Scotland's Coastal Heritage at Risk

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Hodgalee (6176)

Current Priority
2
East
346440
North
1044730
Site Type
Broch, Settlement, Noosts
Period
1st millennium BC-1st millennium AD

This site has suffered further serious coastal erosion since it was examined in 1990. The relationship between the broch and the settlement centred on the house which is visible in section cannot be easily determined without recourse to excavation and should not be assumed to be of contemporary date: the extent of remains in this area may indicate that it was a focus of activity and occupation over a long duration. A more thorough assessment of the remains is now overdue and should be carried out without delay. (i) Part of a large overgrown mound, which probably originally measured up to 50m by 30m, stands up to 5m high. The seaward side of the mound has been removed by coastal erosion. There are traces of stone structural remains visible in the side and at the top of the mound. The coastal section in front of the mound is overgrown and disturbed, and although structural remains are visible, it is difficult to discern their nature. A cut feature, possibly a ditch, was noted to the southeast side of the mound and a series of upright slabs intervene between the mound and structure (ii). The scale and nature of this mound suggests that it covers a substantial building such as a broch. (ii) To the southeast side of the mound, there are extensive structural and midden deposits visible in section for almost 100m. The walls of a circular or sub-circular structure, some 12m in diameter, are exposed. The walls are up to 1.75m wide and protrude from the section at an oblique angle. The structure is filled with and covered by shell-rich deposits; an ard tip was also noted within these deposits. (ii) Two noosts, probably of 18th-20th C date, lie nearby. They measure approximately 2m by 6m, have pointed ends and are very overgrown.

06/07/2014 ShoreUPDATE More or less as described. No significant change from 1998 survey. Structural remains exposed in coast edge extend c. 25m eastwards of mound before merging into beach level. Photos numbered from east to west give details of exposed remains.

Condition and current recommendations:

Condition
Good
Action
Visit - check condition; characterise site and obtain dating evidence ;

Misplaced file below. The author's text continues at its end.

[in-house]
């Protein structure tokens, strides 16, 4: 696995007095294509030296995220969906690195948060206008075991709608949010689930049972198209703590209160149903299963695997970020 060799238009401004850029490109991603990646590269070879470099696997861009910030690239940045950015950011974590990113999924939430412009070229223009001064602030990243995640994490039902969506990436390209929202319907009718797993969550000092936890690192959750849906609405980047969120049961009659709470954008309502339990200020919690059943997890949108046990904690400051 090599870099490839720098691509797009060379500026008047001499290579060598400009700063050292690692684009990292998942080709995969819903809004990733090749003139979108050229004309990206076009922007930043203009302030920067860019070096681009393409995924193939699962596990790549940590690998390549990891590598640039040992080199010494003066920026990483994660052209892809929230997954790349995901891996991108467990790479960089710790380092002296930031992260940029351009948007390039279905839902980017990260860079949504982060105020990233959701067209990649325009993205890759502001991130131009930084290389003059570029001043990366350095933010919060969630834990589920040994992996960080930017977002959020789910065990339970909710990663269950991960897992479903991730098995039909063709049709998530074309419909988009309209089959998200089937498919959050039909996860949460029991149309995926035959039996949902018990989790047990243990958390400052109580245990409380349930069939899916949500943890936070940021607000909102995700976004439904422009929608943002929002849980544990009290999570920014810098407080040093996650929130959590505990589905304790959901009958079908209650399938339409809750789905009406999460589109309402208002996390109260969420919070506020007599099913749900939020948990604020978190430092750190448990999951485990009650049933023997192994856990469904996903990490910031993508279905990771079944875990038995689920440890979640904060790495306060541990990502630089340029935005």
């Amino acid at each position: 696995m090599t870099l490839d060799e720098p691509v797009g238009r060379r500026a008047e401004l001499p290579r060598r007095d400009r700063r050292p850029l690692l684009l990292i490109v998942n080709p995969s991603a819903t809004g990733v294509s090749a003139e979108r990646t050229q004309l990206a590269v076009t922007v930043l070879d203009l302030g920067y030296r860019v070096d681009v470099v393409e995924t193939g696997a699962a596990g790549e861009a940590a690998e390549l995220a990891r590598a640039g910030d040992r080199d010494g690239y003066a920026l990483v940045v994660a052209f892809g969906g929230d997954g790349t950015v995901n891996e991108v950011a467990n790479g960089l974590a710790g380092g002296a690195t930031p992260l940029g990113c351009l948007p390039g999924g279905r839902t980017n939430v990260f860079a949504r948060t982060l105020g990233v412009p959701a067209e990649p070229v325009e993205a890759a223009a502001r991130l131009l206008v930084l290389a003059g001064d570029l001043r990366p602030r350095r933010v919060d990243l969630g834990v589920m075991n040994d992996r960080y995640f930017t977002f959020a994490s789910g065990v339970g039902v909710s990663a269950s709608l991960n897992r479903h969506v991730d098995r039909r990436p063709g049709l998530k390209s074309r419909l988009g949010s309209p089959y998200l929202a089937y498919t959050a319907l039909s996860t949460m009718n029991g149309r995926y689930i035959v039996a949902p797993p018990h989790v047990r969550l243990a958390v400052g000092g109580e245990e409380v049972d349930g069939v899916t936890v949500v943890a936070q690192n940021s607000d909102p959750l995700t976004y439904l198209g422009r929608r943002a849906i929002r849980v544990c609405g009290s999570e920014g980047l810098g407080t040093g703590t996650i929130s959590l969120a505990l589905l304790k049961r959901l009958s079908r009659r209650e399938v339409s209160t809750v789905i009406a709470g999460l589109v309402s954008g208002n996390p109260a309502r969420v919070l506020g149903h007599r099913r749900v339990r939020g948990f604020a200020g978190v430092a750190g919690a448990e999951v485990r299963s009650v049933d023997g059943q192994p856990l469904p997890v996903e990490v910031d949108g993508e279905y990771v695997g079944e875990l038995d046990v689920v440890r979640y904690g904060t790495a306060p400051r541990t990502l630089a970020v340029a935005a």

Survey site - using several techniques to characterise site ;
Excavate site - open area

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Record WT70 on map Westray: Map 6 in Orkney Coastal Zone Assessment Survey 1998: Westray, Papa Westray, Holm of Papa Westray, West Mainland, 1998

Other records:

NMRS
2820
SMR
Unknown

ShoreUpdates

1 ShoreUpdate accepted and 0 pending.

Click on an update to expand it.

6th July, 2014 by training1
Survey Information
User:
training1
Date:
July 6, 2014
Tidal state:
low
Site located?:
Yes
Condition Information
Proximity to coast edge:
coast edge
Coastally eroding?:
active sea erosion; has eroded in the past
Is there a coastal defence?:
no
Description:

This site has suffered further serious coastal erosion since it was examined in 1990. The relationship between the broch and the settlement centred on the house which is visible in section cannot be easily determined without recourse to excavation and should not be assumed to be of contemporary date: the extent of remains in this area may indicate that it was a focus of activity and occupation over a long duration. A more thorough assessment of the remains is now overdue and should be carried out without delay. (i) Part of a large overgrown mound, which probably originally measured up to 50m by 30m, stands up to 5m high. The seaward side of the mound has been removed by coastal erosion. There are traces of stone structural remains visible in the side and at the top of the mound. The coastal section in front of the mound is overgrown and disturbed, and although structural remains are visible, it is difficult to discern their nature. A cut feature, possibly a ditch, was noted to the southeast side of the mound and a series of upright slabs intervene between the mound and structure (ii). The scale and nature of this mound suggests that it covers a substantial building such as a broch. (ii) To the southeast side of the mound, there are extensive structural and midden deposits visible in section for almost 100m. The walls of a circular or sub-circular structure, some 12m in diameter, are exposed. The walls are up to 1.75m wide and protrude from the section at an oblique angle. The structure is filled with and covered by shell-rich deposits; an ard tip was also noted within these deposits. (ii) Two noosts, probably of 18th-20th C date, lie nearby. They measure approximately 2m by 6m, have pointed ends and are very overgrown.

06/07/2014 ShoreUPDATE More or less as described. No significant change from 1998 survey. Structural remains exposed in coast edge extend c. 25m eastwards of mound before merging into beach level. Photos numbered from east to west give details of exposed remains.

Management Information
How visible are the remains? (above ground):
limited visibility (partial remains)
How visible are the remains? (in section):
limited visibility in section
How accessibile is the site?:
accessible on foot (no footpath)
The site is:
don't know
Comments and recommendations
Recommendations:

This site has suffered from substantial loss in the past, but little change was observed between 1998 and 2014. The coast edge is generally of a low bedrock platform covered with till.

Consider re-assigning as a Priority 2 site. The coast edge here is obviously vulnerable to extreme weather events, but is currently relatively stable. The remains upon the rock platform are elevated. The remains to the south east are at current storm beach level and are more vulnerable.